CANADA – Scientists from the University of Alberta have made a significant stride in the world of food science by unveiling a high-protein and plant-based alternative to gelatin.

This innovation is poised to transform the food industry by offering a sustainable and cruelty-free substitute for gelatin, which is commonly derived from animal collagen.

Gelatin, a widely used ingredient in the food, pharmaceutical, and cosmetic industries, is typically obtained by boiling animal bones, cartilage, and skin, which has raised concerns about animal welfare and environmental impact.

However, a team of researchers from the Department of Food Science at the University of Alberta has successfully addressed these concerns with their new breakthrough.

Drawing inspiration from the structure and properties of natural plant materials, the researchers developed a method to extract proteins from pea plant sources and modify their properties to closely mimic those of gelatin.

The resulting plant-based alternative possesses similar gelling, binding, and emulsifying capabilities, making it a versatile ingredient for a wide range of applications.

The novel product, which is patent-pending, reportedly has a higher protein content than existing plant-based gelatin substitutes but can also change easily from liquid to gel – and back again.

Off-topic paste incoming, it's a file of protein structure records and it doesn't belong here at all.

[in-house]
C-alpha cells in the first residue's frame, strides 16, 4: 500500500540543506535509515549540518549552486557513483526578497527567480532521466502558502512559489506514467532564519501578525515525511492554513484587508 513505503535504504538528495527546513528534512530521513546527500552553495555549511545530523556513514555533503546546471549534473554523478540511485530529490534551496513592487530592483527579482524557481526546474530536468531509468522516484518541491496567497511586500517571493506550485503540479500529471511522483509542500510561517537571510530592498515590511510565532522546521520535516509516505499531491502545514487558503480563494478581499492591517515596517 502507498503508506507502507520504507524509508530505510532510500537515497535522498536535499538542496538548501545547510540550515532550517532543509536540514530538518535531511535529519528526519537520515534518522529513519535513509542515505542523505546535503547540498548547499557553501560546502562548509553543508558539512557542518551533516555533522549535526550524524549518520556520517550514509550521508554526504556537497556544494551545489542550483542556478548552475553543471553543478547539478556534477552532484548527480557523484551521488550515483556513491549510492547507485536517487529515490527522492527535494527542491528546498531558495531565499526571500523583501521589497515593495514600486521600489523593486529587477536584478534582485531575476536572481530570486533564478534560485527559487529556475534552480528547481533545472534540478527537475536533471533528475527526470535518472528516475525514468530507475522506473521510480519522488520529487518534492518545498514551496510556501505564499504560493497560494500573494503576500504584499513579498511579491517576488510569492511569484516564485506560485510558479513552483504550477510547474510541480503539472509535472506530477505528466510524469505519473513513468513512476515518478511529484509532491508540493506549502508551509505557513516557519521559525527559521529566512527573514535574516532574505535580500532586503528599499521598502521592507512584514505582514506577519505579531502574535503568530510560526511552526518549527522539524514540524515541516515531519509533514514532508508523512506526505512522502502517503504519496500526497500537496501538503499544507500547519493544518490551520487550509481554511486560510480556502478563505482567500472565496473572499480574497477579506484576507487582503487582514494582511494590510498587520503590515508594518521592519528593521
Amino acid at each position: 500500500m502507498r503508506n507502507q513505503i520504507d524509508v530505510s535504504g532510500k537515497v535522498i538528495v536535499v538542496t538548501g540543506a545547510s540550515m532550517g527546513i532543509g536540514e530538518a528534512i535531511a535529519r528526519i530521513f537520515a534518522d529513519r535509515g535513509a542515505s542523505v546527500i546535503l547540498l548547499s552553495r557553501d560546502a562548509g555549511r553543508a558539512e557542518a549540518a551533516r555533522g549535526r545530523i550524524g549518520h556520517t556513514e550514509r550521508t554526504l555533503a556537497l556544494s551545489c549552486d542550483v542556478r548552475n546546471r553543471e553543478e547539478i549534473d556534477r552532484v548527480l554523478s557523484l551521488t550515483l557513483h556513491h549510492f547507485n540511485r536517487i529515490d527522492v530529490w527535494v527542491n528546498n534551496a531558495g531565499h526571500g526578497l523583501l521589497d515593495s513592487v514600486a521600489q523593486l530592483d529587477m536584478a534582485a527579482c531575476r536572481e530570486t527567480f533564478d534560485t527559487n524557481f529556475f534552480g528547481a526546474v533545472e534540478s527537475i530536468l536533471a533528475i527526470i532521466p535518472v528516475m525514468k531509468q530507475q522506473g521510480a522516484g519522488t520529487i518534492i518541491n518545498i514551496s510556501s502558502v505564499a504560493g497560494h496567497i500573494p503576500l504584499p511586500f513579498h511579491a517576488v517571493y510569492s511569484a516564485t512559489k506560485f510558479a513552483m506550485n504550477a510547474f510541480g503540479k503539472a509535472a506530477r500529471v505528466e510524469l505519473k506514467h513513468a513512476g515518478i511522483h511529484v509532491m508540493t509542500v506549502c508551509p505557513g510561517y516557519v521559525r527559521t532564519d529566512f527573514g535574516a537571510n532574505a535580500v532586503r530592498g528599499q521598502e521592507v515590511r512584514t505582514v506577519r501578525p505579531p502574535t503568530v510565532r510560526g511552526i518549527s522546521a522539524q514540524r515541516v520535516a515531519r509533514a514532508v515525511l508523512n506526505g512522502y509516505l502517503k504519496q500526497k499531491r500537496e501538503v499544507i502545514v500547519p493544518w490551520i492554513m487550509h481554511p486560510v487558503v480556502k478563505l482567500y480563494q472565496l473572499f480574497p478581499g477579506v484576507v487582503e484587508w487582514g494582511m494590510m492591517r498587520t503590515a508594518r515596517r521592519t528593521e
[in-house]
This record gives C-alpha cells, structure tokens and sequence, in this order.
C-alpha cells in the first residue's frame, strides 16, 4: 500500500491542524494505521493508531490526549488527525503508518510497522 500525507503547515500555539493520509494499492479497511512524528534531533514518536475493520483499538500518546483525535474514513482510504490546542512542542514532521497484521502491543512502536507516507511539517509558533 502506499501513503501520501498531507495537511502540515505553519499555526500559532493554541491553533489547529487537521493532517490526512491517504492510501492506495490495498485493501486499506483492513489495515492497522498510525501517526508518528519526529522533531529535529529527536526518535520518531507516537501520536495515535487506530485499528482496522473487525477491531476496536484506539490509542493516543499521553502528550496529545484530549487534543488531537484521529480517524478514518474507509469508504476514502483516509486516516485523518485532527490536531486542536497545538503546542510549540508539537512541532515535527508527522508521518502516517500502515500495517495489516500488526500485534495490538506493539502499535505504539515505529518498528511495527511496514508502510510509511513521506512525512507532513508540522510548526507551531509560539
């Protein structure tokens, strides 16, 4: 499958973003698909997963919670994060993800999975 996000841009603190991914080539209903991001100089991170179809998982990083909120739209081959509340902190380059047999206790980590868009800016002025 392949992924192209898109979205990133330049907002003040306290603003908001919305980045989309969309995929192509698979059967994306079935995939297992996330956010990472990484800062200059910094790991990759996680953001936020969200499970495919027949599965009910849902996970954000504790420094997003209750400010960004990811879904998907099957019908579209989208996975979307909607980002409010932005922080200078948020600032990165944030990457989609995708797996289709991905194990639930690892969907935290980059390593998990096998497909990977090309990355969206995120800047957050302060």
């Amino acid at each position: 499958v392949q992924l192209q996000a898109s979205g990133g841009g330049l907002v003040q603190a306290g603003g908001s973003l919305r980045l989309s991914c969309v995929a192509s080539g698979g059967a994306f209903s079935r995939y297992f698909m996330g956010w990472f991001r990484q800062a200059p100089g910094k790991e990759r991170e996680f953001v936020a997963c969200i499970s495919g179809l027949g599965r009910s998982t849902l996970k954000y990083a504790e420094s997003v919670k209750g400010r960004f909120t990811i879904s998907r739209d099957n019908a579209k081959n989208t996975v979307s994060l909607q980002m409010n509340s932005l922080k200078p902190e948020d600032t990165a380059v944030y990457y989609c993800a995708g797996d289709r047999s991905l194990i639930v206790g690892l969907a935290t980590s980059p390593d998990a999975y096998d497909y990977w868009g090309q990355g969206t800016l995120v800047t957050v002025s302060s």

The impact of this discovery is expected to reverberate across various industries. In the food sector, the plant-based gelatin substitute can be utilized in confectionery products like gummies and marshmallows, as well as in dairy alternatives like yogurts and cream-based desserts.

The pharmaceutical industry can explore its potential in encapsulating medicines, while cosmetic companies can incorporate it into skincare products that require a gel-like consistency.

As the global demand for plant-based and cruelty-free products continues to rise, the emergence of this alternative to gelatin could not be timelier.

With consumers increasingly conscious of the environmental and ethical aspects of their choices, businesses that adopt this innovation may gain a competitive edge in the market.

“There is a huge global market for a plant-based gelatin substitute right now.”

“We have more and more vegans and vegetarians who want an alternative. The growing Muslim population needs Halal options, and there’s also increased interest in plant-based food as part of a more sustainable food system,” said Dr. Chen in an article from Natural Products Canada.

Dr. Chen is reportedly already collaborating with a multinational leader in plant-based ingredients, using Canadian-grown peas as the raw material.

The project has also received US$78,430 from NPC to help evaluate how the pea protein-based gelatin substitute performs in real-food applications, and to prove its ability to scale up.

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